The last word

“I am very disappointed.”

“This is not what I expected.”

I have, on occasion, heard the subject of story complain about the photo I made for the newspaper. In this case, Lynn Levine was complaining that the photo we ran made her arms look fat. But she wasn’t talking directly to me. She was talking into a microphone and broadcasting her despair to tens of thousands of people listening to the highest-rated radio program in Central Florida.

Then again, it wasn’t really Lynn Levine talking. It was “Moira,” a loud mouth sidekick on the “Philips Phile” that Levine portrays. She had been the subject of a weekly feature I do called A&E Gallery that features people in the arts and entertainment fields. Moira was upset. It might be awhile before I find out how Lynn felt.

Lynn Levine before the start of the show.
photo by Tom Burton, 1998

I rarely edit film with thoughts of keeping the subject happy. My first priority is presenting an accurate and interesting story for the readers. I do keep the subject’s feelings in mind but I also have to temper that with the knowledge that, in some cases, the subject will never be happy.

The difference this time is that a radio personality will have the last word. They can use their medium, where they control the microphone, to blast the photographer for amusement and entertainment. After all, jabbing at the town’s big media outlet – The Orlando Sentinel – is always good for ratings.

The photo that we ran shows Levine sitting across from Jim Philips, the host of the show. They are in the middle of the banter that drives the program and I thought the photo showed an aspect of their relationship. Typically, I might have chosen a tight face shot of “Moira” as she screamed into the microphone but for A&E Gallery, I try to make the photos a little less predictable.

And although Levine might be surprised, I did edit with her arms in mind and I don’t think anyone else would have noticed if she didn’t make such a fuss. And I seriously considered a photo of her in the office before the show, looking like the friendly and cute Lynn rather than the coarse and combative Moira. But since we had never shown her in the paper before, it seemed more important to show the radio personality rather than the woman behind the scenes.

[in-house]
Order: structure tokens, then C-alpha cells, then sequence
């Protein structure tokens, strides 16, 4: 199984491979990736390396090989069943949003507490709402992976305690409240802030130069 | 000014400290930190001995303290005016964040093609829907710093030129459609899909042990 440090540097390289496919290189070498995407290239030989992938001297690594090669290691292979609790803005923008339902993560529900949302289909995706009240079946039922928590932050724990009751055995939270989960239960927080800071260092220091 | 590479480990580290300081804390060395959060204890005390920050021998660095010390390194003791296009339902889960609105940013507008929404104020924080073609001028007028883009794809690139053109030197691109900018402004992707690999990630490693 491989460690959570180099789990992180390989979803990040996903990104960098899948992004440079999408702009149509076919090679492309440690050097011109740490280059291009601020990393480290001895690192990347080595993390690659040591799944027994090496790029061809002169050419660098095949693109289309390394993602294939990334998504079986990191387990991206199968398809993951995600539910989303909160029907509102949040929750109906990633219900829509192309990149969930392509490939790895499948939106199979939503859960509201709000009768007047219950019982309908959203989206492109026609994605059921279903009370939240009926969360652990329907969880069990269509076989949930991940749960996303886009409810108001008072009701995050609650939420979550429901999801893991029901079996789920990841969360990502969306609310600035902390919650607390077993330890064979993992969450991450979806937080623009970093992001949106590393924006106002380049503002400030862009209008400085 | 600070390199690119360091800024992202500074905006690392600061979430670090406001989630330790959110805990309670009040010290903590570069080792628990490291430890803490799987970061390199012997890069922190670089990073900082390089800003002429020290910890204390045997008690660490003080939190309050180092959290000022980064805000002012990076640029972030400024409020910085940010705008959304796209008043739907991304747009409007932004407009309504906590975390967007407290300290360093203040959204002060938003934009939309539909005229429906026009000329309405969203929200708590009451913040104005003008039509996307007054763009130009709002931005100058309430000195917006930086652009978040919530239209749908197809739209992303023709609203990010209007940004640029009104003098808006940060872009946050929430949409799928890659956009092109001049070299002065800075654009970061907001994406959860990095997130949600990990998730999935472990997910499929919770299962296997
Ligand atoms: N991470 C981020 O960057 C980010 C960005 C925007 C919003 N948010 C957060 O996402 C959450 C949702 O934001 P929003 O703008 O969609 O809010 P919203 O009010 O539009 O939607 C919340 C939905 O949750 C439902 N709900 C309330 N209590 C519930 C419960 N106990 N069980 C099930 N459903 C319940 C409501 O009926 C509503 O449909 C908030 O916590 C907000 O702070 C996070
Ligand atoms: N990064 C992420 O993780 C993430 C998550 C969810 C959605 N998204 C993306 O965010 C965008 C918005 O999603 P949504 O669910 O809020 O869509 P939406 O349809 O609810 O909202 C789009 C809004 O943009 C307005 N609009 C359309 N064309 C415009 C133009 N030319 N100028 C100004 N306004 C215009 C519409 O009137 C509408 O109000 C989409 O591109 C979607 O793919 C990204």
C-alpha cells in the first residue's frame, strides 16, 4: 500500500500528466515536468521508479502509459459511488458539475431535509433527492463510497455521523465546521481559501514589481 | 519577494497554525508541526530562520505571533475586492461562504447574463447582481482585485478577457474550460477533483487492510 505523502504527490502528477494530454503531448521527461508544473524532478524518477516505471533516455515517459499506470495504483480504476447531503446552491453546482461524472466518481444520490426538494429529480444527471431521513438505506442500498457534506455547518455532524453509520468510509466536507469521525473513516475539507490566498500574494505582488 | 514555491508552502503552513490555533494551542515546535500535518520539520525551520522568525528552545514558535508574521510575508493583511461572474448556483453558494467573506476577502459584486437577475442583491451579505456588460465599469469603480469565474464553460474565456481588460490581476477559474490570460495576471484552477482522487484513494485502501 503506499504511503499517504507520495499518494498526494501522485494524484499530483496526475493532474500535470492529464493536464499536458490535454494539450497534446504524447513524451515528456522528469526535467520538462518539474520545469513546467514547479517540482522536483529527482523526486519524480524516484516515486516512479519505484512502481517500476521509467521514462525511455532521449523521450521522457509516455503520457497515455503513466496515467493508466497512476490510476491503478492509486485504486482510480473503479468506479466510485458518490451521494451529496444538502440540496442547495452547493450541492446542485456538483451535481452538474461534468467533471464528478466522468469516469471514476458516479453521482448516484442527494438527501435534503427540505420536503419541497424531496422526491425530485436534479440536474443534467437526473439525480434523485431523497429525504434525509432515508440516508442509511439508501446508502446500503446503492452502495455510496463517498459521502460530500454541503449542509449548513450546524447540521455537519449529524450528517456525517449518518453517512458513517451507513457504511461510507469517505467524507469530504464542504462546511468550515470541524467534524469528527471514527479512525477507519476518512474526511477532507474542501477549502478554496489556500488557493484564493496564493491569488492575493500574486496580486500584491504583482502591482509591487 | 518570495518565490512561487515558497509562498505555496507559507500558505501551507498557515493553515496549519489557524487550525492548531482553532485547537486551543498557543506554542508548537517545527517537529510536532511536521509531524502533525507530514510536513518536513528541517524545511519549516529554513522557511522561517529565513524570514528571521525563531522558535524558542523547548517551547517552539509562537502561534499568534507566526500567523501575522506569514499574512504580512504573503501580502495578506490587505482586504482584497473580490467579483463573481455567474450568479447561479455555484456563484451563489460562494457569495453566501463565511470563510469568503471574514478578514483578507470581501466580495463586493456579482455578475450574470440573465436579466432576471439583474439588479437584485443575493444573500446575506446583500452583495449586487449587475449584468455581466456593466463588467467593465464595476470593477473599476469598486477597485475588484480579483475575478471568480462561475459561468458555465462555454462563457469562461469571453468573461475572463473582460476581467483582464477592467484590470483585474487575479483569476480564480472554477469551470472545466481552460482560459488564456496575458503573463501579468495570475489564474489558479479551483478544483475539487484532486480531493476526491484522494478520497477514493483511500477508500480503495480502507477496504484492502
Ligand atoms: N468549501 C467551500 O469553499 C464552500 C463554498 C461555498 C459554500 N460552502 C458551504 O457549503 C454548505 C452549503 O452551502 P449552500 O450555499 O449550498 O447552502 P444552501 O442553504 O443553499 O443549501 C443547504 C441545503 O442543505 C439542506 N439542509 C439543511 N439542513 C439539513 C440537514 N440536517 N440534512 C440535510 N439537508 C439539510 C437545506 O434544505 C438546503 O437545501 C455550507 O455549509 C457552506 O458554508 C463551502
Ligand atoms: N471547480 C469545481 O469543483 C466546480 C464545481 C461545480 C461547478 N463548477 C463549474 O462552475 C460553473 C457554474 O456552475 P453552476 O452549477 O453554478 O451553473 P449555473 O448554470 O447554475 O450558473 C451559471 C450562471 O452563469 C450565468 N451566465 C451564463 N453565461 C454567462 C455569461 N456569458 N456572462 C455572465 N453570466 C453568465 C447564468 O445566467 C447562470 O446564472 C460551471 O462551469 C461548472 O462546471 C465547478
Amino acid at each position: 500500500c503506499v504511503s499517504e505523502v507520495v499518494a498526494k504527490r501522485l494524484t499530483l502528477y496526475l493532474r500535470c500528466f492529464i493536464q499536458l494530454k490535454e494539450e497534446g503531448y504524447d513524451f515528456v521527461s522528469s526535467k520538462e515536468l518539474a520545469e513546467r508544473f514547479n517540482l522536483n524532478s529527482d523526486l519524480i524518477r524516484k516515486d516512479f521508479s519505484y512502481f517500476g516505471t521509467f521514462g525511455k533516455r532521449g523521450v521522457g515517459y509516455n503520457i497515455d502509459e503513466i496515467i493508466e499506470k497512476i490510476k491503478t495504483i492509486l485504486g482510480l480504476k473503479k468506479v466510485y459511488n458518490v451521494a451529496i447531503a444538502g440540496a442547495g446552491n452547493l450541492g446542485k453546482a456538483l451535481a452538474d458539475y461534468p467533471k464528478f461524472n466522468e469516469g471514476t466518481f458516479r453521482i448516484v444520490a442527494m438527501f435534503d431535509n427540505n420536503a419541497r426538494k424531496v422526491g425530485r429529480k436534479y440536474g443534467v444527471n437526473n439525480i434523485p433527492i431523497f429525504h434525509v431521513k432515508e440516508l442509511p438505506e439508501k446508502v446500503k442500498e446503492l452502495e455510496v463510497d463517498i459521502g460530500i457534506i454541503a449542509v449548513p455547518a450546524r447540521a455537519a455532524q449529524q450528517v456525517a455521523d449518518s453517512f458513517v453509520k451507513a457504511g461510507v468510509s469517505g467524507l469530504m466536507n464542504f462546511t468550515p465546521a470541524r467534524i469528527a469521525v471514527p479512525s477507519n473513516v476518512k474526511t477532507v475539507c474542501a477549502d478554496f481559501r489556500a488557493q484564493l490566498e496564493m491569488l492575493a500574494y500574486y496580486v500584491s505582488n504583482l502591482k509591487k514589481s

Moira did say on the air that she really like the short story which is reprinted below. In fact, she said I should stick to writing and shouldn’t mess with the pictures. Ouch! It almost made me want to dial in to become a “long-time listener, first-time caller.”

Tom Burton

Originally published on April 30, 1998 on

Jim Philips and Moria on the air.
photo by Tom Burton, 1998

A shtick that stuck

Almost 15 years ago, a college-fresh reporter interviewed with Jim Philips. The radio news director didn’t have a job for Lynn Levine but he said she could call back. She called a lot.

“I hired her to get her to stop talking,’ Philips says dryly during a commercial break of his Philips Phile afternoon talk show on 104.1 (WTKS). The plan didn’t exactly work. Today Levine is across from Philips, sitting on her tuchis, ready to start yakking again.

Levine is better known as “Moira,” the chatty yenta sidekick with a Bronx accent who plays den mother for four hours of radio schmooze. Moria’s chutzpah keeps a lid on cockamamie ideas as shed holds her own in a business of deep- voiced men.

Moira, using plenty of Yiddish slang, conducts a listener poll called the “Oy Vey Survey” and on Fridays is the expert for “Ask a Jew.” She sounds like a bossy, Jewish grandmother.

“Most people think I’m 60 years old and 200 pounds,” says Levine, a woman who is only a smidgen past the halfway point of both figures. But she can live with the misconception. “They pay me to talk! I can’t believe it,” she says.

Moira wasn’t always in Levine’s career plan.

“I never would have dreamed about doing this shtick” when she was a reporter, Levine admits. But when her radio station changed formats she found herself looking for work. She had dinner with Philips, who was by then a good friend and a big macher with his own talk show. He needed someone to read the news on his show, but did she have a gimmick?

“What would you do? Jewish-Mother-of-Two News?” Philips asked her, says Levine. Of course! “Moira” started reading the “Lah Dee Dah” news in 1994. One the air, Moira is borderline combative with Philips and motherly stern with Brian and Oddo, the twentysomethings on the show. Her catch phrases are often argumentative, all delivered with roller-coaster inflection; “Shut UH-up . . . That is not true . . Stop it!”

This dysfunctional family wouldn’t work if Philips and Levine didn’t get along off the air. The Moira bit worked immediately because they had been friends first.

“We didn’t have to learn to like each other,” says Levine of their on-air relationship. It’s become a perfect situation for kibitzing.

Tom Burton

originally published in the Orlando Sentinel in April, 1999.